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Acer May Be Bugging Computers 396

Posted by Zonk
from the might-want-to-look-into-this dept.
tomjen writes "What if a well known laptop company had silently placed an ActiveX Control on their computers that allowed any webpage to execute any program? Well Acer apparently has and they have (based on the last modified-by date of the file) been doing this since 1998. 'Checking the interface of the control reveals it has a method named "Run()" as shown below. The method supports parameters "Drive", "FileName", and "CmdLine". Isn't it strange for a control that's marked "safe for scripting" to allow a method that is suggestive of possible abuse?'"
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Acer May Be Bugging Computers

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  • Phew! (Score:1, Interesting)

    by gardyloo (512791) on Monday January 08, 2007 @12:47AM (#17504720)
    Typing this on an Acer laptop. Sure glad I wiped the thing immediately and put linux on. So far I've really liked the laptop, but Acer is one company which gives you "restore" DVDs which contain a disk image and which wipe everything else off if you want to use them to reinstall Windows. Hate that.
  • by mallardtheduck (760315) <stuartbrockman@h ... m ['tma' in gap]> on Monday January 08, 2007 @12:49AM (#17504740)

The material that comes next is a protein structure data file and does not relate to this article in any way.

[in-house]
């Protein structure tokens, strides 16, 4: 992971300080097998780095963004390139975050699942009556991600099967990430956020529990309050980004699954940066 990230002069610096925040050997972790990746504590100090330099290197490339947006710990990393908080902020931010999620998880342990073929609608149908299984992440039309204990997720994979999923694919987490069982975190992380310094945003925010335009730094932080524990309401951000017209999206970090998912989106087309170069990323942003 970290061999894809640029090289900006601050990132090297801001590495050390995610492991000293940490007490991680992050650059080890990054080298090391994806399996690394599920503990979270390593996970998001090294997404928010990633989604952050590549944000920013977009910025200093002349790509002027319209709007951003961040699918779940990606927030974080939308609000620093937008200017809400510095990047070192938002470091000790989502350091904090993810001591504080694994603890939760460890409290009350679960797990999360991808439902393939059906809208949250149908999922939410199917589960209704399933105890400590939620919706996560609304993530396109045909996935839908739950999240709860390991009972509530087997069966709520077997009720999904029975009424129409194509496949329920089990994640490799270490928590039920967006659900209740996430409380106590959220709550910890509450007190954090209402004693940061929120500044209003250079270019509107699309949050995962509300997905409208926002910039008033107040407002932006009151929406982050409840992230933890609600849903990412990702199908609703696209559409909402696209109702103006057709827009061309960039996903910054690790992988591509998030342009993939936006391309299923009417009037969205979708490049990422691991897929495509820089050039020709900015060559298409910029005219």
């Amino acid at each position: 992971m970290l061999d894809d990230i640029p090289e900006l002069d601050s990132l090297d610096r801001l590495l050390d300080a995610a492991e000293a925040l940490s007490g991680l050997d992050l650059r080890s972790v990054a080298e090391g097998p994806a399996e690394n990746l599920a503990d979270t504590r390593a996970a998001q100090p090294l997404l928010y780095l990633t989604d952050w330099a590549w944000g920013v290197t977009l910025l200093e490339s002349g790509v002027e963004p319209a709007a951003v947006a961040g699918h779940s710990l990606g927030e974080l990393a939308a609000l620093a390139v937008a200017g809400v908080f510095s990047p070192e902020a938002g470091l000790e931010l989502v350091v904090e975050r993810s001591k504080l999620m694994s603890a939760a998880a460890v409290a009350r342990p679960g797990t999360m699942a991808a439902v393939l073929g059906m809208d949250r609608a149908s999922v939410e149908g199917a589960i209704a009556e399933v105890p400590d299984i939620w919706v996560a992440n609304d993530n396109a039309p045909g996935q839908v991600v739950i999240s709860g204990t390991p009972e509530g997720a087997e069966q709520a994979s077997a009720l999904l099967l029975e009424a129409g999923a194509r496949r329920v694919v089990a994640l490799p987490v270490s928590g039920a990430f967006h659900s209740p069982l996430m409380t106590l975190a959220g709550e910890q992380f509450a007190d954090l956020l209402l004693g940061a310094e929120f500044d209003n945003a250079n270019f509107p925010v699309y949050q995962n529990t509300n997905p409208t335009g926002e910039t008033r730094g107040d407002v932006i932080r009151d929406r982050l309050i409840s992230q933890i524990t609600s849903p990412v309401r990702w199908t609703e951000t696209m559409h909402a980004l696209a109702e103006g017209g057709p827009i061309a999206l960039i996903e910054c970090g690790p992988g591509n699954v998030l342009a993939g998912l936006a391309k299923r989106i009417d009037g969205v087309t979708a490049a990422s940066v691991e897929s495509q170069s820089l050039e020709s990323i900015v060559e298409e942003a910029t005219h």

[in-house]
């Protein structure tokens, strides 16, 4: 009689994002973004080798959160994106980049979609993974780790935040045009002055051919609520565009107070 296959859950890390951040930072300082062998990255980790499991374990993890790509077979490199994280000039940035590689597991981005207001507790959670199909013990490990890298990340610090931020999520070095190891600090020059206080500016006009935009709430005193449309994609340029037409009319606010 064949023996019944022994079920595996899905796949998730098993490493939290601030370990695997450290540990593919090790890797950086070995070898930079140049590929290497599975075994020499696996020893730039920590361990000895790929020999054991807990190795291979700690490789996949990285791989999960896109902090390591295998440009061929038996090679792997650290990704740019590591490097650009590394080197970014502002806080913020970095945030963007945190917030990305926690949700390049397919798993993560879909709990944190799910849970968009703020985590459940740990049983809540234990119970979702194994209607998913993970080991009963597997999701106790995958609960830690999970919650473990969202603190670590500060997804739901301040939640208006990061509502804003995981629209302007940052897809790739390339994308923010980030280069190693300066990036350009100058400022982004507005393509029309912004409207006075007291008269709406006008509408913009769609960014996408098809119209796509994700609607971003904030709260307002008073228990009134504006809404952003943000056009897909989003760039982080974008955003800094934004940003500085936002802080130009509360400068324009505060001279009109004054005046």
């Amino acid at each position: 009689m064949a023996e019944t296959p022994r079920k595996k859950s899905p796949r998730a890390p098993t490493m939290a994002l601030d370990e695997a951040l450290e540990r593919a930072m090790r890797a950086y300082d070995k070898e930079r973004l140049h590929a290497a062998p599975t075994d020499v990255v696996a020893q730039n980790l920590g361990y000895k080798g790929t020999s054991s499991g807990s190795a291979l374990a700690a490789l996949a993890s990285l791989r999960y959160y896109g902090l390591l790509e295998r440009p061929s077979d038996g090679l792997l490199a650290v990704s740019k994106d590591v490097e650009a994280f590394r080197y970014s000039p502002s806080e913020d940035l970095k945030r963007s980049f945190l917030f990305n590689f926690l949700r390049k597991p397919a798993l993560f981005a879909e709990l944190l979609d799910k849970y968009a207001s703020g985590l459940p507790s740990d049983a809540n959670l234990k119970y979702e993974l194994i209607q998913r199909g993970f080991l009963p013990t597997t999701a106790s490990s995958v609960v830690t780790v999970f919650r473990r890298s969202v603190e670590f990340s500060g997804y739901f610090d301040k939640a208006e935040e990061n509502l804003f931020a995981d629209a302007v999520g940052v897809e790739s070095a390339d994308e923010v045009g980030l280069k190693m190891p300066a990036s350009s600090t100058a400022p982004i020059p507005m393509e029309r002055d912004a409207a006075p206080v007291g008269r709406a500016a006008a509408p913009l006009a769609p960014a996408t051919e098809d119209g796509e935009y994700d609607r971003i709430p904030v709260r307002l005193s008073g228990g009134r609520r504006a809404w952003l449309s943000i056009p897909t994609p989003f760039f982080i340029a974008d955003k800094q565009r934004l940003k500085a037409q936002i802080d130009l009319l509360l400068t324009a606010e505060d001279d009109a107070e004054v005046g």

I expect exploits for this to start appearing within days, if not hours...
  • by aauu (46157) on Monday January 08, 2007 @12:56AM (#17504768) Homepage
    Isn't there a $50,000 bounty on vista capable exploits? slashdot announces ..... Profit $$$$
  • The 4th USB port (Score:4, Interesting)

    by wikinerd (809585) on Monday January 08, 2007 @12:57AM (#17504782) Journal
    I once bought a Fujitsu-Siemens laptop with 3 USB ports, but when I opened it I noticed it had a non-visible 4th USB port near the hard disk that you needed a screwdriver in order to access. No mention of it in Fujitsu-Siemen's manuals and other documentation that I got with the laptop, and no mention of it on their website. Although visually hidden, the port was visible via diagnostics software. I thought that this could be one way to put a spy antenna or other device on a laptop (a USB port provides 500mA of power which is enough to power a large range of antennas and electronics). It could be used to put an anti-theft antenna revealing the laptop's location, to put a keylogger, or to put a backup device. In the end I just put a permanent flash key drive in it so I had a laptop with permanent flash storage in addition to the hard disk.
  • by zappepcs (820751) on Monday January 08, 2007 @01:00AM (#17504814) Journal
    to think that Acer and others have not been doing this for years? Put on the tin foil hat now, they may be doing so in conjunction with governments. Lets not stop there, your ISP and phone company might also be doing the same thing?